Niger State Governor Abubakar Bello has said that ransom were not paid to secure the 28 students of Government Science College Kagara, four teachers and six family members. But they were released extensive dialogue with the bandits with help from security agencies, traditional rulers and other stakeholders.
The governor who was speaking while receiving the victim’s Government House, Minna, on Saturday, the governor revealed that a lot of resources were put into the rescue because ‘we have to involve so many groups, our local vigilantes, security agencies and traditional [rulers].
‘So, it was a difficult task, very demanding but at the end of the day it yielded results and we thank God. The children were released exactly 4:00am this morning (Saturday),’ the governor said.
He said that the abductees went through torture at the hands of their abductors and directed that ‘they should be put thorough medical examination for the next two days before they will be reunited with their families.’
The governor pointed out that though the government has secured the release of the victims, there is still a lot of work to be done, stressing that ‘going forward, we have to put in place, a system to look at the causes of the criminal activities, and I hope we will find solution to these dastardly acts.’
The circumstances surrounding the release of the former abductees still remain unclear but our correspondent has learned that ‘serious dialogue’ between the bandits and government took place for almost six days which yielded results with the release of the victims.
According to sources, the release of the victims was made possible because the government team was able to reach out to the kingpins of all the bandits in the Allawa forests where the children are said to have been held for 12 days.
According to a source who is a top government official involved in the negotiation, the government agreed that the bandits will drive the agreement reached while the administration will provide all the enablements.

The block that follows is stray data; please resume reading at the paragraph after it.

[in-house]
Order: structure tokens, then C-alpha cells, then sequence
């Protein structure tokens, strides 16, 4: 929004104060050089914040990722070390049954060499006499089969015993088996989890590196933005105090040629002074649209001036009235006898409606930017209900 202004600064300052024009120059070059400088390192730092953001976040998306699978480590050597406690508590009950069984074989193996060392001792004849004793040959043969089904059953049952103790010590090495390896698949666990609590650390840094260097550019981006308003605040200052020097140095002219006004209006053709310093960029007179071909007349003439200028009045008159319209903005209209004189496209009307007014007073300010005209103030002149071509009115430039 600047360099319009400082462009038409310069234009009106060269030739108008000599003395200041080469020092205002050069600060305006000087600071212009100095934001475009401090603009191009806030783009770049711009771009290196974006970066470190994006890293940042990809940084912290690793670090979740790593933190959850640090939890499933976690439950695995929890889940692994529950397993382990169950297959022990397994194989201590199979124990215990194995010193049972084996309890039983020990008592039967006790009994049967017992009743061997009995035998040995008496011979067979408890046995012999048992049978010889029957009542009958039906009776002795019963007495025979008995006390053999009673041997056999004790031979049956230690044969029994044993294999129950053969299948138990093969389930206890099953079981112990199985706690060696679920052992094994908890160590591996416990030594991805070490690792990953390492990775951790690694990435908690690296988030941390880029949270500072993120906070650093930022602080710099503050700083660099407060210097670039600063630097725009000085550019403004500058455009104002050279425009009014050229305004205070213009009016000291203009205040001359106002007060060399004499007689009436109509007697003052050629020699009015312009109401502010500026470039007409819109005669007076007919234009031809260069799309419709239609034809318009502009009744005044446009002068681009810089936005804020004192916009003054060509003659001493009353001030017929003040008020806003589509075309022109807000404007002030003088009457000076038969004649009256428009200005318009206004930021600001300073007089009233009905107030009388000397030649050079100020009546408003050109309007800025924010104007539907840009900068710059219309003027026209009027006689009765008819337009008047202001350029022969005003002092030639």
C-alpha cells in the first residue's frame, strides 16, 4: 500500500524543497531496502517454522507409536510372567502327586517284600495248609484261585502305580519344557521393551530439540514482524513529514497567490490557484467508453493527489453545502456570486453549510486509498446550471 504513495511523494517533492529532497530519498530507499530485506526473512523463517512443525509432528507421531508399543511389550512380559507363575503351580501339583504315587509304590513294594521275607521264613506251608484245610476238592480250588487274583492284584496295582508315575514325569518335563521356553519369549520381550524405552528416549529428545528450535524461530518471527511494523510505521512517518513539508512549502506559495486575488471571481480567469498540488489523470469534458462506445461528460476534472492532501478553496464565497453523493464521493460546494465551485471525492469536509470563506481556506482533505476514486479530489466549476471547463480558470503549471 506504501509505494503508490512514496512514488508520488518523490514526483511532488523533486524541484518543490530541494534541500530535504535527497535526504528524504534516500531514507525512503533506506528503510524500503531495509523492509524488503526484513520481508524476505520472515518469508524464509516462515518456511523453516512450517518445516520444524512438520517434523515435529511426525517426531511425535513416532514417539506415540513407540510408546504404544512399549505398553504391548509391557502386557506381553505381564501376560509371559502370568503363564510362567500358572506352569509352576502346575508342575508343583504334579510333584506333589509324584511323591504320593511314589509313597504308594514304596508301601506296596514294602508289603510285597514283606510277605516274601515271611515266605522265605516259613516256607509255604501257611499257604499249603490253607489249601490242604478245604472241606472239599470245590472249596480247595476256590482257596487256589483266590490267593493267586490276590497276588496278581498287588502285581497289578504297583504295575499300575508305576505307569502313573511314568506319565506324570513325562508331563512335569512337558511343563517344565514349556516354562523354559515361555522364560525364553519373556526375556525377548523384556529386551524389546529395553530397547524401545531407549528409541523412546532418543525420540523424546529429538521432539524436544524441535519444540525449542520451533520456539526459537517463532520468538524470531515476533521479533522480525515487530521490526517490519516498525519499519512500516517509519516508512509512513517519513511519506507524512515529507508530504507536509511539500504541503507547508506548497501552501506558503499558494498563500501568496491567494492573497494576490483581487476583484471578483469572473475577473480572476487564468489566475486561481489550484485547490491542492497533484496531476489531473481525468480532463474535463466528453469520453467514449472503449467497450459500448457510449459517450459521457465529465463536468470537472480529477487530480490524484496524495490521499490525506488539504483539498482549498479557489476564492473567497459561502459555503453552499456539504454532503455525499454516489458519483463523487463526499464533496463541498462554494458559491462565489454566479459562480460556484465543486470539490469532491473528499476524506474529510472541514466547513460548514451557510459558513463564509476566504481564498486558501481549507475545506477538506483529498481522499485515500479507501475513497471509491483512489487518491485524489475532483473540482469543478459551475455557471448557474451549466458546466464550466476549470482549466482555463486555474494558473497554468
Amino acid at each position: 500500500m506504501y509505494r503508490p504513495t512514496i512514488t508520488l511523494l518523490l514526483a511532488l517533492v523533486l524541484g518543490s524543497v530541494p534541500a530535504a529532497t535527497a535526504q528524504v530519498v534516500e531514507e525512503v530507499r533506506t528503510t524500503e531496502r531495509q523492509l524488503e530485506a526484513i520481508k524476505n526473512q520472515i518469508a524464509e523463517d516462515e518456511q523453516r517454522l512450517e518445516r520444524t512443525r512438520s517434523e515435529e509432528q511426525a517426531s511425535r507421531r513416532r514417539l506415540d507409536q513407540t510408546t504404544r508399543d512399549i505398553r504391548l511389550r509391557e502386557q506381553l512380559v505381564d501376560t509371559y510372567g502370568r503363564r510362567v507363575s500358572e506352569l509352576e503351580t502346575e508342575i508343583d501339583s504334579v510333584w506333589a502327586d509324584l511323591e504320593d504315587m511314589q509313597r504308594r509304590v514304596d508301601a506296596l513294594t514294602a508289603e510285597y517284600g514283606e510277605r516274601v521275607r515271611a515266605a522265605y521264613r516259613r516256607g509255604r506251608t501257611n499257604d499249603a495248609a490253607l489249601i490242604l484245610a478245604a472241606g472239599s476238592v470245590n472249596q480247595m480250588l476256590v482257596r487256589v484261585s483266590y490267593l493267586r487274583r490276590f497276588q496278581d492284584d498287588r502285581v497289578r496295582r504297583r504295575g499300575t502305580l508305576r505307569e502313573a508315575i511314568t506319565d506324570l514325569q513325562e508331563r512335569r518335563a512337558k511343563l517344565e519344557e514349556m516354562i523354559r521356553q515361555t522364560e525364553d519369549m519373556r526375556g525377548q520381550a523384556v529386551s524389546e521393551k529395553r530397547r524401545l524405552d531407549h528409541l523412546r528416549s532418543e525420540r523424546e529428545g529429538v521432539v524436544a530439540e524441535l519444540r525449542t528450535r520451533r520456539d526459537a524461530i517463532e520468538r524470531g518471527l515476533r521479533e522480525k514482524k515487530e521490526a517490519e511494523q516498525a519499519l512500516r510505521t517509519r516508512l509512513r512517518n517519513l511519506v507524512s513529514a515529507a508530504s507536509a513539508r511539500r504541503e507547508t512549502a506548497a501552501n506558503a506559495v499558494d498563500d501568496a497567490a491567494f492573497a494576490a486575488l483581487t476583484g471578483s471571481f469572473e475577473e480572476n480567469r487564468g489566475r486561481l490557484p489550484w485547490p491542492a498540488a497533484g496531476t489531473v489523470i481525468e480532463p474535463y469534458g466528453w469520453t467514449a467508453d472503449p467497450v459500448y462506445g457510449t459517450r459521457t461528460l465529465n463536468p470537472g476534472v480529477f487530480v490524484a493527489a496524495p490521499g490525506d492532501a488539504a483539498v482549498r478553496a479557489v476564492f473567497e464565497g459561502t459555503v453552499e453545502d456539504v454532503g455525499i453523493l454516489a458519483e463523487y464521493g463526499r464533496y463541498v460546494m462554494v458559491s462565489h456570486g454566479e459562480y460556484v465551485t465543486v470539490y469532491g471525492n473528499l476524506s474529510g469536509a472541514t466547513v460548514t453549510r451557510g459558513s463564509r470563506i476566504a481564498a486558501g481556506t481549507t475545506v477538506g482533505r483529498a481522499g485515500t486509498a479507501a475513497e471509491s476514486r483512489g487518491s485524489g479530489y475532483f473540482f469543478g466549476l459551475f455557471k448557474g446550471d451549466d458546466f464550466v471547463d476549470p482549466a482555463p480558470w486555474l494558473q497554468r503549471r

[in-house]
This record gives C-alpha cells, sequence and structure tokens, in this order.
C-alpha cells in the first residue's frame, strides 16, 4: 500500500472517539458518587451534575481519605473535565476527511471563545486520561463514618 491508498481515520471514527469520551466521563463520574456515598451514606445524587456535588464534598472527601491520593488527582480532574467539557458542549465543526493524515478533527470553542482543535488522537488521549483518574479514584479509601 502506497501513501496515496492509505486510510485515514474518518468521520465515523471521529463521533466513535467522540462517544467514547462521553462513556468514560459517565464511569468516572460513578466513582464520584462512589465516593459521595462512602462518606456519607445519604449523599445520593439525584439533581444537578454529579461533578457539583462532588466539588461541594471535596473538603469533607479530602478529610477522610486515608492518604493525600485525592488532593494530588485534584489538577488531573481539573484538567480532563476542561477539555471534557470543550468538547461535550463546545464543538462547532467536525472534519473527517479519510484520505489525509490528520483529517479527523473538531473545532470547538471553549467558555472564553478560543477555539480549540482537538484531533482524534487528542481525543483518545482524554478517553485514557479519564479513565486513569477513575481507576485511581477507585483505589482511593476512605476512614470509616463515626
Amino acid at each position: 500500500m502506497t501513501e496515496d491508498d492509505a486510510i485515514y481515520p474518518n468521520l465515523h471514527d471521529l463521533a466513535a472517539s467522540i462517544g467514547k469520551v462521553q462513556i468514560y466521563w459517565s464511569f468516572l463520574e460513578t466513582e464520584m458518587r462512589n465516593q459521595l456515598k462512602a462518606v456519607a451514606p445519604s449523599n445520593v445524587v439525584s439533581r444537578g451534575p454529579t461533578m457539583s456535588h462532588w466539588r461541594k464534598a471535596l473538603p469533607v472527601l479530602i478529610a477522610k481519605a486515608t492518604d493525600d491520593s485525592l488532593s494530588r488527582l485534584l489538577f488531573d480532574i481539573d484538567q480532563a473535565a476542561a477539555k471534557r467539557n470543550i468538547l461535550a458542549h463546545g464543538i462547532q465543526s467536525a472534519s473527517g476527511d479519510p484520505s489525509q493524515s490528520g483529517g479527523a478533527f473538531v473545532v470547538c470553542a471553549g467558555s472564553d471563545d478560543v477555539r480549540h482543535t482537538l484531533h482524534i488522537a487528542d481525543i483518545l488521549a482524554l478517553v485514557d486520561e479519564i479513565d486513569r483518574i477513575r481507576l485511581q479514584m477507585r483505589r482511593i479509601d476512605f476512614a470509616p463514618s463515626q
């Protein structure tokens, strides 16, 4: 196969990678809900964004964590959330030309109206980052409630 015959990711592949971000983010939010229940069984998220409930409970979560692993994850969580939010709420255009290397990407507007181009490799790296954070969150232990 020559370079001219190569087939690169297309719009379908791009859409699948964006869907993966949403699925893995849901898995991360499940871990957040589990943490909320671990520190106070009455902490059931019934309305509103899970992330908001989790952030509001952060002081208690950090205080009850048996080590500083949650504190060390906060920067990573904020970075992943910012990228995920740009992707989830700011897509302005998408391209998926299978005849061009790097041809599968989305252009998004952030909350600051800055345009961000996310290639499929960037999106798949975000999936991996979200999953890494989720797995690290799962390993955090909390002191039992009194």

‘We are still working on the trajectory, they agreed they will drive the agreement reached as long as government will continue to assure them; it is an element of trust on both sides,’ the source said.
It was also learned that the release of the victims almost ran into hitches as another set of bandits in the bush reportedly waylaid the victims on their way to Kagara and held them for some hours, demanding their own share of ransom if any was paid.
It was the intervention of a government official and one of the bandit leaders that was responsible for the freedom of the school boys and others.
Under heavy security they were brought to Minna and lodged at the Niger State Development Company NSDC hotel, opposite Government House, where they were profiled and made to undergo medical checks, feeding and debriefing.
Meanwhile, some of the boys who recounted their experiences to our correspondent under serious resistance from security agencies told the ugly story of how they were fed with only beans for 11 days.
The only source of drinking water, the victims said, was water from a shallow stream, the same waiter that the cows drink.
One of the students who gave his name as Ezekiel Danladi gave a pathetic account of how they were made to walk for over 10 hours on the day they were kidnapped before arriving at their destination without water or food.
According to him: ‘We slept in the open field without blankets or any covering cloths, despite the chilly harmattan winds.
‘Some of us were beaten, but they didn’t touch the girls among us, and we were threatened with guns, warning us that if our parents didn’t bring money they will kill us all.
‘In the night, we were separated from the girls when it was time to sleep. The girls were the ones cooking for us while we went out to look for firewood for the cooking,’ he said.
Also speaking, a relation of one the victims, Mr John Paiko, who gave his son’s name as Emma, thanked God for the release of his son.
‘The Principal called me to come to Minna that my son has been released. In fact, I couldn’t believe it until I arrived here,’ Paiko, who is a father of three, said, adding that Emma is the only child that has gone to school among his children.
He vowed that the development will not stop him from returning him (Emma) to the same school to continue his education. 19-year-old Emma is currently in a Senior Secondary II (SSII) student.
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